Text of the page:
October 27, 2014

From a Different Angle: Patrick Tighe Reinvents Mid-Century A-Frame House

Not a painter or a sculptor by profession, architect Patrick Tighe can still claim ties to the arts. He once spent six months researching and sketching his way through the Eternal City, courtesy of the American Academy in Rome. Back home in Los Angeles, his buildings and interiors are informed by considerations of views, light, and shadow play. “The influences of my past keep showing up,” he says. The strong forms of his structures are easily on par with sculptures.

Thus, Patrick Tighe Architecture was the perfect fit for Nina Montée Karp and Harvey Karp. She was an actual artist, now an environmentalist and a documentary film producer. He is a pediatrician no longer actively practicing, thanks to the runaway success of books starting with The Happiest Baby on the Block. Together, the Karps operate the Happiest Baby, a company dedicated to educating parents according to his gospel on calming techniques. Also together, the couple collect art. But their 1961 A-frame house, which fronts the Pacific Ocean on one side and faces the Santa Monica Mountains on the other, was hardly suited to displaying works by such noted Southern Californians as Ed Ruscha. “It was like a Swiss chalet, dark with heavy wood,” Tighe says. “After living there for 15 years, Harvey and Nina were looking for something completely different.”

Different is what they got. But not before Tighe stripped the house down to its A-frame. He was then able to expand from 2,100 to 2,900 square feet by working some magic with zoning codes and neighborhood covenants. “We kept the footprint but added,” he says, citing an angled volume cantilevered from the second story to transform a tiny bedroom into a study also suitable as guest quarters. This arresting intervention dominates the rebuilt exterior, a crisply faceted volume in white plaster. The void directly below the cantilever is the garage. Alongside it, the front door is unusual and substantial: a 10-foot-high glass panel that pivots hydraulically. For privacy and security, a screen in laser-cut aluminum can slide  over the glass. “It’s a bit grand for a modest house,” he demurs. But the interior, with its unmistakable art-gallery allusions, absolutely lives up to the introduction.

The architect’s moves are controlled and masterful. Straight ahead, from the front door, an outward-angling corridor creates a forced perspective to the ocean. Internal views are equally compelling, as tilted and faceted walls repeat the language of the facade. He didn’t have complete free rein when shaping wall surfaces, however. Certain artworks required specific placement. “Only a third of their collection had been displayed previously,” he notes. “Along with maximizing the space and the views, the project’s driver was to design for the art.” A colorful abstraction by Charles Arnoldi, for example, is mounted in a bay in a sidewall of the dining area, which grew by annexing and enclosing space once occupied by a terrace.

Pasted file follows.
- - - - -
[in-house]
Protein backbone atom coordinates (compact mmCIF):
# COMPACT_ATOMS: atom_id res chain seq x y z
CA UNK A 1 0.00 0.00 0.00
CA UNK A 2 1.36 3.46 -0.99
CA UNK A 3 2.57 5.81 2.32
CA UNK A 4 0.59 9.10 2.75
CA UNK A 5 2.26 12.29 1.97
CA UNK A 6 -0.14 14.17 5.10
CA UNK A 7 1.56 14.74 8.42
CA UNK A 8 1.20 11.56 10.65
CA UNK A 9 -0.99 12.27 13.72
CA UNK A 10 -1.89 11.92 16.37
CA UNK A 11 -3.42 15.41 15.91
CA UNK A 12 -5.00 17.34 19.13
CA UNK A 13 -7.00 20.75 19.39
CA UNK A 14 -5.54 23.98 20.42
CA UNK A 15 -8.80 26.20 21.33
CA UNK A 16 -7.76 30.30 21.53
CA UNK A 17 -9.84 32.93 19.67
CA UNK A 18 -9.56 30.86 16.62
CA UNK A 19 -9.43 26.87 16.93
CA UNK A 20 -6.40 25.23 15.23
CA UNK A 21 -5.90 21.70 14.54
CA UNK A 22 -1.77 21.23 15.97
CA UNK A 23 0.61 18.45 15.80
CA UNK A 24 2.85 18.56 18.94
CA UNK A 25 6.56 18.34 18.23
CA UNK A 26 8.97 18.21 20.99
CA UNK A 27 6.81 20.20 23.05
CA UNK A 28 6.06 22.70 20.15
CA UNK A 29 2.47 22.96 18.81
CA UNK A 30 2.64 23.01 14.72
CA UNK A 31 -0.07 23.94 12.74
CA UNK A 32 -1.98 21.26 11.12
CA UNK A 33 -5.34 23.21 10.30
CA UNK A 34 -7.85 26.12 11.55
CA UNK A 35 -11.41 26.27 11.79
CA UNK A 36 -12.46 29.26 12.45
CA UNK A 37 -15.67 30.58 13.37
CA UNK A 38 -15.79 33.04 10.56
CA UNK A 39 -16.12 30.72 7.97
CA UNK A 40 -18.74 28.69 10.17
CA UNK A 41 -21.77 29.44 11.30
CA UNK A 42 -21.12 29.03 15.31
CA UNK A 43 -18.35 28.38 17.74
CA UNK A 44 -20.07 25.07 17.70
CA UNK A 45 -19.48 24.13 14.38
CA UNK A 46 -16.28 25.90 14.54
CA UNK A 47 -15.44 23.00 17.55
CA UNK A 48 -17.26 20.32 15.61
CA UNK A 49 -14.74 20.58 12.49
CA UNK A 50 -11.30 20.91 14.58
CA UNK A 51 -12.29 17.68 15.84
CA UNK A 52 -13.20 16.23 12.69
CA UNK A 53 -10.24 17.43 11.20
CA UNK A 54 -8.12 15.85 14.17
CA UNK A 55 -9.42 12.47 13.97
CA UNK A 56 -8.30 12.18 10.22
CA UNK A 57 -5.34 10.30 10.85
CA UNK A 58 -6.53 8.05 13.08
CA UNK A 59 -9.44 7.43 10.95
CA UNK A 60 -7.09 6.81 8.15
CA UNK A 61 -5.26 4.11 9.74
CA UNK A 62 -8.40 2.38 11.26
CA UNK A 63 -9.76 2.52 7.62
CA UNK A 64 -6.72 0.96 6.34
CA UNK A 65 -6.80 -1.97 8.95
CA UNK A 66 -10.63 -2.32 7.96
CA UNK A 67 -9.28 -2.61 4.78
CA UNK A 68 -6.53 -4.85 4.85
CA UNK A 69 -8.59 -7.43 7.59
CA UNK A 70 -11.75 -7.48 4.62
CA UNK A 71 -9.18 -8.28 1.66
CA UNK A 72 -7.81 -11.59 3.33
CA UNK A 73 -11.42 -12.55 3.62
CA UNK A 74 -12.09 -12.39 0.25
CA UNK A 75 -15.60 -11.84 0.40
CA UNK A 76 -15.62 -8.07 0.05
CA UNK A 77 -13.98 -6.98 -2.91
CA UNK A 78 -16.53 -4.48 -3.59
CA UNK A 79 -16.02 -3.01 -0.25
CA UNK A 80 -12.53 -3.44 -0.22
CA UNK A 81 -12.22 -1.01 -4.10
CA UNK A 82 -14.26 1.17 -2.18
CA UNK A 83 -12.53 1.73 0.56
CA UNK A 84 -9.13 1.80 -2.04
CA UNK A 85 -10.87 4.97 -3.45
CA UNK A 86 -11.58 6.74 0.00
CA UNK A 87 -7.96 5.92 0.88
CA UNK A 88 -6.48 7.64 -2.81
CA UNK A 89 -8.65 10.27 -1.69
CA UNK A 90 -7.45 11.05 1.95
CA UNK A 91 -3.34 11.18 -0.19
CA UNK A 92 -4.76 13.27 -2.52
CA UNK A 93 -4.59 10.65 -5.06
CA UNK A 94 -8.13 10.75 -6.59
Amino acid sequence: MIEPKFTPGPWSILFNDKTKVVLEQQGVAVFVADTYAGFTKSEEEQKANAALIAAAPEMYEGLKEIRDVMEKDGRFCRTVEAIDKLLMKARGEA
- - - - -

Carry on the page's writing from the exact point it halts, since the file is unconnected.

Anti-UV glass prevents the art from being damaged by the sunlight that streams in from myriad skylights, including one perfectly aligned with the staircase. Sui generis Tighe, it’s nothing more than a set of floating treads precision-cut with a pattern that’s denser close to the supporting wall and increasingly open away from it. The perforations not only pick up on those seen in the aluminum screen for the front door but also produce shadows that change with the hour and the season.

Compared to the complexity of the details, space-planning was a cinch. The downstairs is open—seemingly infinite as it extends past the living and dining areas’ glass sliders—except for a library, a powder room, and a laundry room. For finishes, “light” and “bright” constituted the chief criteria. The ceiling and the walls that are faceted are painted pure white. Flooring is gray-flecked white terrazzo, radiant-heated in key areas. The existing fireplace got a new quartz-composite hearth. In the kitchen, Tighe says, counters are “the whitest engineered quartz we could find,” and glossy white acrylic clads the cabinetry. To temper all the shine, he and Montée chose shades of gray for rugs, upholstery, and the paint on the flat walls. The powder room, with its angular white vanity and gray troweled plaster, is a chiaroscuro mix.

Upstairs in the master suite, the all-white theme continues in the spalike bathroom’s creamy marble walls and limestone-resin freestanding tub. Gray returns in the bedroom, with the linen-wool upholstering Arne Jacobsen’s Egg chair and ottoman. The silvery tones of the rift-oak headboard, which soars upward as an angled canopy, were inspired by the bark of the immense eucalyptus tree seen through the windows. Nature also looms large in Harvey Karp’s adjacent study, where the sweeping horizontal ribbon window frames the mountain view. Sitting at the built-in desktop, charting out chapters for his next book, he can swivel in his Aluminum Group task chair by Charles and Ray Eames and calmly take in the panorama. Just what the doctor ordered.

Project Team: Evelina Sausina; Chia-Min Wang; William Hu; Antonio Follo; Michael Ho; Ted Digiro­lamo; Haleh Olfati; Hazel Aquino; Gelareh Arbab; Kervin Lau: Patrick Tighe Archi­tec­ture. A Chan And Company: Structural Engineer. Bancroft Construction: Metal­work. Fun­time Cabinetry Factory: Woodwork. Machineous: CNC Workshop. Sergio’s Custom Up­­holstery: Upholstery Workshop. Hermosa Terrazzo: Flooring Contractor. Borrego & Co.; Tso Construction: General Contractors.

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